A recent research paper published in Applied Thermal Engineering highlights the importance of defined protocols to effectively flush and clean newly built facilities, which is needed prior to filling the system with expensive fluids, such as solar thermal fluids.
Newly Built Concentrated Solar Power Plants – Time To Consider Flushing and Cleaning as an Industry Standard?
Global Industry News recently reported that Europe became the largest market for heat transfer fluids in 2015 with a 33.6% share in terms of heat transfer fluid consumption. One of the key factors for this growth has been the expansion of concentrated solar power plants. This growth is an opportunity to standardise and establish best practices when new plants are built or when old fluids are replaced.
The most commonly used solar heat transfer fluid (HTF) is the eutectic mixture of biphenyl and diphenyl oxide with well-known and commercially available fluids being Dowtherm A, Globaltherm® Omnitech and Therminol VP-1. Such fluids offer the advantage that they can operate up to 400 degrees Celsius. The HTF sector, of which solar thermal fluids is a part was estimated to be worth $2,811 million in 2015 and projected to grow by 6.8% over the next 5 years . Concentrated solar power (CSP) plants are an important factor in the growth of HTFs per se and more specifically in the growth of solar HTFs. Indeed, solar HTF is needed in both newly built CSP plants and when replacing an old, commonly referred to as thermally degraded, solar fluid.
A recent research paper published in Applied Thermal Engineering  highlights the importance of defined protocols to effectively flush and clean newly built facilities, which is needed prior to filling the system with expensive fluids, such as solar thermal fluids. The article highlights the following findings in relation to newly built plants that use thermal fluids:
“Heat transfer fluid (HTF) cleanliness is critical to the effectiveness and safety of a HTF system. Routine monitoring of HTF condition is a critical part of ongoing HTF system maintenance. However, the condition of any fluid introduced into a HTF system needs to be monitored closely to ensure that foreign contaminants are not introduced. Such contaminants act to accelerate the ageing of a HTF once in operation. The current research concerns the flushing and cleaning protocol that is used to remove foreign contaminants during the building of a new HTF system. The current study was performed in Scandinavia for a client building a new HTF system that had a capacity of 100 metric tons. The system was flushed with Globaltherm® C1 was used to flush and clean the system prior to filling with a synthetic HTF. The value of the protocol was assessed in terms of its ability to remove contaminants – water, environmental and system build contaminants.
The protocol involved the use of a fine filter (15 microns pores) and laboratory analysis to assess cleanliness of the fluid. The results from nineteen fluid samples are presented herein.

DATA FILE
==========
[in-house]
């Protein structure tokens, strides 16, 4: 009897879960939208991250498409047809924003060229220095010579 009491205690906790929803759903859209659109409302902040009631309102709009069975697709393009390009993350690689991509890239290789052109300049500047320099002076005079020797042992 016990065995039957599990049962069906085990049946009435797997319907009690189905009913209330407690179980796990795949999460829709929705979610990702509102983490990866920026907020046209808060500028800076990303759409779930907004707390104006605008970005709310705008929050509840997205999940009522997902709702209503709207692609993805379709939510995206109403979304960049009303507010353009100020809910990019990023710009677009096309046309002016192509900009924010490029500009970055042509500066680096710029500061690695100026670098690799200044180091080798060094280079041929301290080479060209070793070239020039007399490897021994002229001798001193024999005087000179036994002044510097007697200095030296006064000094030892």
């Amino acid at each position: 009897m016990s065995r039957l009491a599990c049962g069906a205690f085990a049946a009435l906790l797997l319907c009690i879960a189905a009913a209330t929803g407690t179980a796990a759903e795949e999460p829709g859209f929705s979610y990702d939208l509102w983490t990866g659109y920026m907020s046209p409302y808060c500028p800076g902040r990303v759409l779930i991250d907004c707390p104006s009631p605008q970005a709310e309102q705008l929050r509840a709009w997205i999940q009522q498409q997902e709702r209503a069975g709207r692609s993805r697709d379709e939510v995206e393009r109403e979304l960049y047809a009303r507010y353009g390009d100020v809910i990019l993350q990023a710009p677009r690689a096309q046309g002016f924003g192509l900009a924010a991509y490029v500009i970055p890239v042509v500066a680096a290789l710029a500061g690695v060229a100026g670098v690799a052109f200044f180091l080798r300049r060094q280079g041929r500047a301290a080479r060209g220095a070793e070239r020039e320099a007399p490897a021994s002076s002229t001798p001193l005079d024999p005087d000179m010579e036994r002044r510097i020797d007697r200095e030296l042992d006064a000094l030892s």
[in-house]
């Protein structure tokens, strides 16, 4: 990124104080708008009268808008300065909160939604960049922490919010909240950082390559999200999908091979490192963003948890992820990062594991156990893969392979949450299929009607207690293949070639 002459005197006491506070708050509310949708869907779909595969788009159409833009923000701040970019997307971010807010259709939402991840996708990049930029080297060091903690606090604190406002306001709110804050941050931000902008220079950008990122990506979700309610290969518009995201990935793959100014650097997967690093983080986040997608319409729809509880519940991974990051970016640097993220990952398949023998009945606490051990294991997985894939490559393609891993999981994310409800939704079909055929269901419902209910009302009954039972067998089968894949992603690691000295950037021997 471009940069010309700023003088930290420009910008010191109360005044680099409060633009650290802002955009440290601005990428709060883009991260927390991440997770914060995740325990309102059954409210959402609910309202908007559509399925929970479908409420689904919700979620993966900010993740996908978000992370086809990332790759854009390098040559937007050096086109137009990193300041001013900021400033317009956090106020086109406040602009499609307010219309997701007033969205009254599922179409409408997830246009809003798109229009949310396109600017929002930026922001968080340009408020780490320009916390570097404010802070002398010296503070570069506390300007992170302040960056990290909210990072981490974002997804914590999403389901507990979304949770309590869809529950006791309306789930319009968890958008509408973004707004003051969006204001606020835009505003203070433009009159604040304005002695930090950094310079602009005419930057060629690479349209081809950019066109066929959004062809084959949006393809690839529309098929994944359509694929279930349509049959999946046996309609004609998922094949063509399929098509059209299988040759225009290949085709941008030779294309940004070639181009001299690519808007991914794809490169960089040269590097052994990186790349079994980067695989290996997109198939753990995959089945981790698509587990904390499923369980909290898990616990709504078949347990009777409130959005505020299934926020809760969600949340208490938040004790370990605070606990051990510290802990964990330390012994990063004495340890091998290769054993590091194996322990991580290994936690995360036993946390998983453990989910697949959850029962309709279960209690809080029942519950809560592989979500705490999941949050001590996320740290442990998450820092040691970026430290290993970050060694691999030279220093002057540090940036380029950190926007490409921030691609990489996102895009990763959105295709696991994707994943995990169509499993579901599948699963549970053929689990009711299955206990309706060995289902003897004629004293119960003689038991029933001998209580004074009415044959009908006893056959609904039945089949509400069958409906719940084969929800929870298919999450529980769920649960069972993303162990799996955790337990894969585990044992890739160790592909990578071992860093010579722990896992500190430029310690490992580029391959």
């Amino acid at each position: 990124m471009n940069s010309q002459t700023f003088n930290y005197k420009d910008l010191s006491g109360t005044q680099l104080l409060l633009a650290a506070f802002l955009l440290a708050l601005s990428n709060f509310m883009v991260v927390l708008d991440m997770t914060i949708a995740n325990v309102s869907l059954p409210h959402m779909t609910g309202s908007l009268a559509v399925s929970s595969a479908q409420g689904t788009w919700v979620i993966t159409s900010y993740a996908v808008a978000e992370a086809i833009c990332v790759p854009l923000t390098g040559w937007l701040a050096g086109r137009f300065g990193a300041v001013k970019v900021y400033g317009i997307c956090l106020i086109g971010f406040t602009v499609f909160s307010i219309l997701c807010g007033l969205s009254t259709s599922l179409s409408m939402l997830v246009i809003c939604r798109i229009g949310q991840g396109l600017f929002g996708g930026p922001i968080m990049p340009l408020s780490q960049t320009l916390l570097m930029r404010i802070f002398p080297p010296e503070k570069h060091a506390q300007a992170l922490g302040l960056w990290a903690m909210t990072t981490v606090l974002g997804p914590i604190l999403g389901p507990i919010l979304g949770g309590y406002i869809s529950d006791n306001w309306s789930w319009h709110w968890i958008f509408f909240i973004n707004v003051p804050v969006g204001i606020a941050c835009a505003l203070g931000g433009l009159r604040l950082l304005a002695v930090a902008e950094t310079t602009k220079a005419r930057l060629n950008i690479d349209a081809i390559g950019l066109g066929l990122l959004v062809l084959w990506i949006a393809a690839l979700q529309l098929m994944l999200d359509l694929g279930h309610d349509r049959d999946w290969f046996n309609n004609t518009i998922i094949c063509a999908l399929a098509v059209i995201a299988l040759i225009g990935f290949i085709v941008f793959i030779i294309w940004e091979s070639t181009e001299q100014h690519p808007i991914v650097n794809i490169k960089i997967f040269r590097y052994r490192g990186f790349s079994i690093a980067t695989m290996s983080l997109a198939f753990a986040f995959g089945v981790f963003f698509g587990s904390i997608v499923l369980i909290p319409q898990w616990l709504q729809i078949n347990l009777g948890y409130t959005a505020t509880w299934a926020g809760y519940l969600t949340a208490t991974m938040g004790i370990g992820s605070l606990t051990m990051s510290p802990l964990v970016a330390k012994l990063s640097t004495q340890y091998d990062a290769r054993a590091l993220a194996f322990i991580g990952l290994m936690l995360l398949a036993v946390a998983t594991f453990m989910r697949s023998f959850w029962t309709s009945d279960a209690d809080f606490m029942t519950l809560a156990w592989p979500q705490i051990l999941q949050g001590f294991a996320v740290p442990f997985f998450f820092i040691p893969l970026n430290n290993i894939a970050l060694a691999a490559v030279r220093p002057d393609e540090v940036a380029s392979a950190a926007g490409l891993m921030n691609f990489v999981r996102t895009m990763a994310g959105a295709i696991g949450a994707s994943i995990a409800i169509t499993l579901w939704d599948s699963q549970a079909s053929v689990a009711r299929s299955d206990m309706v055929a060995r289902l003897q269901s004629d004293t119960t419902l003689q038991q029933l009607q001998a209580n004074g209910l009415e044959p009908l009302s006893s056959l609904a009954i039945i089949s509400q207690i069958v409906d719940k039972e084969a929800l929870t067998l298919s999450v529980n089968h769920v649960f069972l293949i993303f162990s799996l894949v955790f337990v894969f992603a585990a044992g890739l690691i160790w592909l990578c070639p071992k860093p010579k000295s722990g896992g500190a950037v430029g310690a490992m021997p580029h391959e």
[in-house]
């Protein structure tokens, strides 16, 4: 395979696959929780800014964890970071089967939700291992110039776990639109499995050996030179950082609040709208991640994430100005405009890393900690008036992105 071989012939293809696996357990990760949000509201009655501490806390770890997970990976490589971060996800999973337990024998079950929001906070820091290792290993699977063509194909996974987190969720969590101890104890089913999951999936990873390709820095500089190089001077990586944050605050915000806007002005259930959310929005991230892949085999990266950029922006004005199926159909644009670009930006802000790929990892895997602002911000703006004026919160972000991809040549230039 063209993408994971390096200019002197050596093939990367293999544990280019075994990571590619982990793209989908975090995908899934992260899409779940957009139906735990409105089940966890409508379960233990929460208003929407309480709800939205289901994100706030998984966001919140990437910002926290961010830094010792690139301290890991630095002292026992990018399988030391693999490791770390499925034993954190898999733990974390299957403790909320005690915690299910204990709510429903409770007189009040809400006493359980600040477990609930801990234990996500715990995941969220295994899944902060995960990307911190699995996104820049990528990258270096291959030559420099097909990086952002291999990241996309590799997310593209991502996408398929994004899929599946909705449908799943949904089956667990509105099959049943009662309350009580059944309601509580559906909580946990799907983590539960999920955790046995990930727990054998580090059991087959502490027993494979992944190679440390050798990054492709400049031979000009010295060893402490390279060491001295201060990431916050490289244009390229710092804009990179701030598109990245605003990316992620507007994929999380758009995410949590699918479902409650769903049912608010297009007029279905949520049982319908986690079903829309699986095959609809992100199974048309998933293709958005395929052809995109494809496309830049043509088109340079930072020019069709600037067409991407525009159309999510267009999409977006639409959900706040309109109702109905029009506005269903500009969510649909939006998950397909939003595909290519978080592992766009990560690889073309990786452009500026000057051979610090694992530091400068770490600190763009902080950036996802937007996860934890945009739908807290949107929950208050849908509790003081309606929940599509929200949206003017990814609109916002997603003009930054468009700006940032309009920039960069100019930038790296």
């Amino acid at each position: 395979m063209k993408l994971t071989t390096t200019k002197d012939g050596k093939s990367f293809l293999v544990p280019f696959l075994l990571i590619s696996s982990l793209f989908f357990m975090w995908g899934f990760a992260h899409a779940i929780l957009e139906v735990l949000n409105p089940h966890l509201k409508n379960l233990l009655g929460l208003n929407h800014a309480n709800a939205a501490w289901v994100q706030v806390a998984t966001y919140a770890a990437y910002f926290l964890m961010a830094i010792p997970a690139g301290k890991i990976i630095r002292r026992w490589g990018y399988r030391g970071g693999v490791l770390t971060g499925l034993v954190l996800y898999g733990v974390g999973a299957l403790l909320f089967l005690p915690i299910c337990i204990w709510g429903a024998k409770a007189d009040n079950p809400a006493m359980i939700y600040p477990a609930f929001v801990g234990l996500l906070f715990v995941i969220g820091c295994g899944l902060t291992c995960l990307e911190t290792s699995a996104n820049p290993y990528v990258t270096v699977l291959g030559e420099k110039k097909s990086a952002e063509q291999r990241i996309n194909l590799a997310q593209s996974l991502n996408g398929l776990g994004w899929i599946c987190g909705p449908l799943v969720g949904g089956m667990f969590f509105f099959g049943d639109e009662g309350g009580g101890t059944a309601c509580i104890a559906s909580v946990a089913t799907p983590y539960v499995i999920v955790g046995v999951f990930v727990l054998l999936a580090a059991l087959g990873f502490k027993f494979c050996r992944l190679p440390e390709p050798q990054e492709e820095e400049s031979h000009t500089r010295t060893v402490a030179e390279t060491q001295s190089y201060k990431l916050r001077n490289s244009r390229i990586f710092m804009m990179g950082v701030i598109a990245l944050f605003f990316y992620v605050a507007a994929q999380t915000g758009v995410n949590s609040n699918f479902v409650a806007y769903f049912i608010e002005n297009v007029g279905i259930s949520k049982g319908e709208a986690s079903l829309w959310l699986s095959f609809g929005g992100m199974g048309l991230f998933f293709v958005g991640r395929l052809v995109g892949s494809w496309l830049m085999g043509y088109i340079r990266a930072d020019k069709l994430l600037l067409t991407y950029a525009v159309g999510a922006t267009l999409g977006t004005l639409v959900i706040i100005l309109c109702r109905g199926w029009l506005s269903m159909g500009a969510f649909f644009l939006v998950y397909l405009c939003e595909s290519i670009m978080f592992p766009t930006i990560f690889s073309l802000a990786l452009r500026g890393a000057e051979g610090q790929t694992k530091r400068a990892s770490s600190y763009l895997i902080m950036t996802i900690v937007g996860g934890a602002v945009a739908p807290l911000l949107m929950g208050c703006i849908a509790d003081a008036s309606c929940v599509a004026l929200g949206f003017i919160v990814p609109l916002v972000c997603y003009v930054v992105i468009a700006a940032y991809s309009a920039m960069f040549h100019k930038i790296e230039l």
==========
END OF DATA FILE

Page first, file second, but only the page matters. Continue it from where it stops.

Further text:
Results show the presence of water and particle contaminants (4, 6 and 14 microns in size) including silicon, aluminium, iron, calcium and zinc. The flushing and cleaning fluid works by suspending particles in solution and these are subsequently drained from the HTF system. The detection of particles in the fluid demonstrates that the flushing and cleaning fluid and the protocol are effective in removing finer particles from a system. Further analysis assessed the relationship between water and particle contaminants. Results showed a positive association between water and the presence of larger particles (i.e., 14 microns). No association was found between water and smaller particles (4 and 6 microns). This data highlight the value of monitoring both water and particle contamination, and that water may be a substitute method to measuring particles directly. The presence of water in a fluid can be observed and detected onsite, so this may be an early sign of other contaminants present in a newly build HTF system.
To conclude, the flushing and cleaning protocol described herein is effective in the removal of contaminants during a HTF system build. This protocol has been shown to be effective by subsequent laboratory analysis. The presence of water may be an early sign of environmental contamination and the formation of rust.”
The key take-home messages from this new research are: a) That flushing and cleaning a newly built facility (e.g., a CSP plant) is critical and needed prior to filling with a HTF such as biphenyl diphenyl oxide blends; b). Flushing and cleaning protocols are effective in removing foreign contaminants and water; and, c) That the detection of water in a newly built facility may be an early sign of environmental contamination.
The author would like to acknowledge the writing support provided by Red Pharm communications, which is part of the Red Pharm company (please see @RedPharmCo on Twitter).
 Global Industry News published 18th March 2016. Source: http://globalindustrynews.org/2016/03/18/europe-became-largest-market-for-heat-transfer-fluids-in-2015-with-33-6-share-in-terms-of-htfs-consumption/
 Wright, C.I., The use of a flushing and cleaning protocol to remove foreign contaminants – a study from a newly built heat transfer plant with a capacity of 100 metric tonnes. Applied Thermal Engineering 2016 (In Press). Accessed: 20th March 2016. Source: http://www.sciencedirect.com/science/article/pii/S1359431116300916
About Christopher Wright
Christopher Wright is a research scientist, graduating from the University of Leeds in the UK with a BSc and PhD. His research focuses on the use and maintenance of heat transfer fluids in manufacturing and processing, which includes food, pharmaceutical, specialist chemicals and solar sectors.
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